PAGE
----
Kevin De Bruyne has agreed a new contract worth more than £65 million (€75m) to commit his future to Manchester City until 2025, but talks with Raheem Sterling over fresh terms are on hold until the summer.
De Bruyne, 29, negotiated his new deal himself without an agent and will receive a pay rise on his £300,000-a-week (€347,000) contract that had two years to run. Earlier this week it was revealed in City’s accounts they had overtaken Manchester United for salaries in 2020 with an increased wage bill of £351 million.
It is seen as money well invested to get De Bruyne to play at the Etihad Stadium during his peak, where he is poised to add a third Premier League title to his collection. The Belgian was satisfied with the direction the club are moving, having previously shown concern when the potential of a Champions League ban loomed. Victory over UEFA in the Court of Arbitration for Sport, plus Pep Guardiola’s contract extension, meant the pieces were in place for him to stay.
“Pep and I see football in the same way,” De Bruyne said. “Having that relationship with a manager is so important to me because our objectives are totally aligned, and we want the same things.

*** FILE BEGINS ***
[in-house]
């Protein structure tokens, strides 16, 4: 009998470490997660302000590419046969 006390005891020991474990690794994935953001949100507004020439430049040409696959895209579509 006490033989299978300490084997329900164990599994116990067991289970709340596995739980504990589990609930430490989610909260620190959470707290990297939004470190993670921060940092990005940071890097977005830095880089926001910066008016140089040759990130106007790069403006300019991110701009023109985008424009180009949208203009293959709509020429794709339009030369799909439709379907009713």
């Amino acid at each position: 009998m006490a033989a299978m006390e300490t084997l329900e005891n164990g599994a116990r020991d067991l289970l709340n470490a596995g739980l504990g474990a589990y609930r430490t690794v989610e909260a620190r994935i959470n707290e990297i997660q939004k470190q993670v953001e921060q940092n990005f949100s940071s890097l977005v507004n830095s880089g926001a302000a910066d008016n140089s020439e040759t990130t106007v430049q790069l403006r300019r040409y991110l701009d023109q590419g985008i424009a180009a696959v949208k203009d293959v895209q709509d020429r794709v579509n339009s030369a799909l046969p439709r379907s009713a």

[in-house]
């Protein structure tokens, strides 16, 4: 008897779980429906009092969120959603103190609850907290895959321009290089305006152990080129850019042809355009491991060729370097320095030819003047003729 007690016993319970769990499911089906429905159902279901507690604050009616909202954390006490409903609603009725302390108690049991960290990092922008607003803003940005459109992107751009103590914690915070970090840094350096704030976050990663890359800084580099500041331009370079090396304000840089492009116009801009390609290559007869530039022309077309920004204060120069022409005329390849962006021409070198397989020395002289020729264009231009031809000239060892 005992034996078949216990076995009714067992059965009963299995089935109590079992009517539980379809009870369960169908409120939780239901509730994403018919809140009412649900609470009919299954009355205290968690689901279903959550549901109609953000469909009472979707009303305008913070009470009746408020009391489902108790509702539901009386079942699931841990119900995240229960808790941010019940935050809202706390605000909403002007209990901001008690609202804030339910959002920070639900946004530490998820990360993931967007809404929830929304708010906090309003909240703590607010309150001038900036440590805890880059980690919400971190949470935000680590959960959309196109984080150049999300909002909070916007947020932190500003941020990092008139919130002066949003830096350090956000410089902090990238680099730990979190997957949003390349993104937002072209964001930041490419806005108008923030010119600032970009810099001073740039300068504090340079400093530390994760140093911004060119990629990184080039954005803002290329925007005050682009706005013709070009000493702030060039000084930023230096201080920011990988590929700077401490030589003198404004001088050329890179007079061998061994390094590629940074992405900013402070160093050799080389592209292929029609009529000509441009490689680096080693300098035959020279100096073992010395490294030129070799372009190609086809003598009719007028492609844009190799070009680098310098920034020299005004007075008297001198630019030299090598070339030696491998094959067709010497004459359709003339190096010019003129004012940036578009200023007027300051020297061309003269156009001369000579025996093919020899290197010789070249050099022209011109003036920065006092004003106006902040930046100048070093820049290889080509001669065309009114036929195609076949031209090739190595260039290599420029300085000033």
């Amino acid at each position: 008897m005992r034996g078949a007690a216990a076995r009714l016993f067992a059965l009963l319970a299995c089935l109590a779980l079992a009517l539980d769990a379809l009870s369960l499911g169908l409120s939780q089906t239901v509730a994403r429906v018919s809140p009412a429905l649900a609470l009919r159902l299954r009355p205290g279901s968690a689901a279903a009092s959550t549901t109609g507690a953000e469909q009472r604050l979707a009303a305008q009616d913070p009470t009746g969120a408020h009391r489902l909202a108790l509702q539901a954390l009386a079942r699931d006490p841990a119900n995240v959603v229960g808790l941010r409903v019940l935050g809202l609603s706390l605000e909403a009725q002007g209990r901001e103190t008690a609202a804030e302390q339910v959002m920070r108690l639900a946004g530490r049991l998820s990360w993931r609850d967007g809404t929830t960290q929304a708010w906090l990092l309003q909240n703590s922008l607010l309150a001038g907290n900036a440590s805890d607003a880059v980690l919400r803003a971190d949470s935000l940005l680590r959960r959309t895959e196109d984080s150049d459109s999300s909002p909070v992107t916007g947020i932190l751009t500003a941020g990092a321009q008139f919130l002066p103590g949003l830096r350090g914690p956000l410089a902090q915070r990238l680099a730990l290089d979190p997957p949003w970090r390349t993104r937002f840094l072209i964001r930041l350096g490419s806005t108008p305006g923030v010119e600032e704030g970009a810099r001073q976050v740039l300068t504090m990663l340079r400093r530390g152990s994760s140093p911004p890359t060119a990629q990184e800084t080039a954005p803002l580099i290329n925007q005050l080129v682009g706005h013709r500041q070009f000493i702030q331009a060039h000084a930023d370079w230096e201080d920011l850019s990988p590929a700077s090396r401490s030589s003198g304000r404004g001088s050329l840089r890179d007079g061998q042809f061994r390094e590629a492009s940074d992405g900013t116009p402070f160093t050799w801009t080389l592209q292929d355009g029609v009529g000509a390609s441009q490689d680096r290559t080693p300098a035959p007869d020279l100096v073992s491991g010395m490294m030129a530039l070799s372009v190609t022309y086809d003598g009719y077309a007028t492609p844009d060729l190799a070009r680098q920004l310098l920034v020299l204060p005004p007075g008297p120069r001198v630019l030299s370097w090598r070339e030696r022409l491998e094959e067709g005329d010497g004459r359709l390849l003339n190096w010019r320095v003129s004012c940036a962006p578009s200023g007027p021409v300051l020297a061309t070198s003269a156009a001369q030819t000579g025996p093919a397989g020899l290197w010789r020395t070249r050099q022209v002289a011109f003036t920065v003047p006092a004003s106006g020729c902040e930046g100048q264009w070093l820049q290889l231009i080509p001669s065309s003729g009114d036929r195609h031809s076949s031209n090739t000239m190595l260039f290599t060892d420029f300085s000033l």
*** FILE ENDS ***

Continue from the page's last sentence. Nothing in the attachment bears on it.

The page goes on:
“This football club is geared for success. It offers me everything I need to maximise my performance. I am playing the best football of my career and I honestly feel there is more to come.”
With De Bruyne’s future confirmed, City also have Fernandinho’s future in the in-tray ahead of him becoming a free agent in the summer. John Stones has a year left and will earn a new deal. Sterling has two years left on his contract, which is a tricky time for clubs, but he is set to focus on winning his place back in Guardiola’s side before opening talks on a new deal.
He has not started a Premier League game in a month and, like De Bruyne, Sterling has recently left his long-term agent and is currently not represented by an intermediary.
De Bruyne has led the way in self-representation, using Belgian lawyer Daan Buylaert of legal firm Tiberghien to look at paperwork but negotiating himself. No agents’ fees were paid.
He also presented data analysis of his contribution to the team in the context of his value in the transfer market. Other significant factors included his family being settled in Manchester, where his children go to school and nursery, and he preferred not to uproot them.
Meanwhile, the assistant referee who got Erling Haaland’s autograph after the Champions League quarter-final clash at City is expected to receive an informal “dressing down” from Uefa.
Octavian Sovre sparked criticism after stopping the Borussia Dortmund striker in the tunnel following the German side’s 2-1 defeat at Manchester City on Tuesday night.
Senior figures with European football’s governing body were said to be unimpressed, and will speak to the official informally. He escapes any sanction as he was not in breach of any rules.
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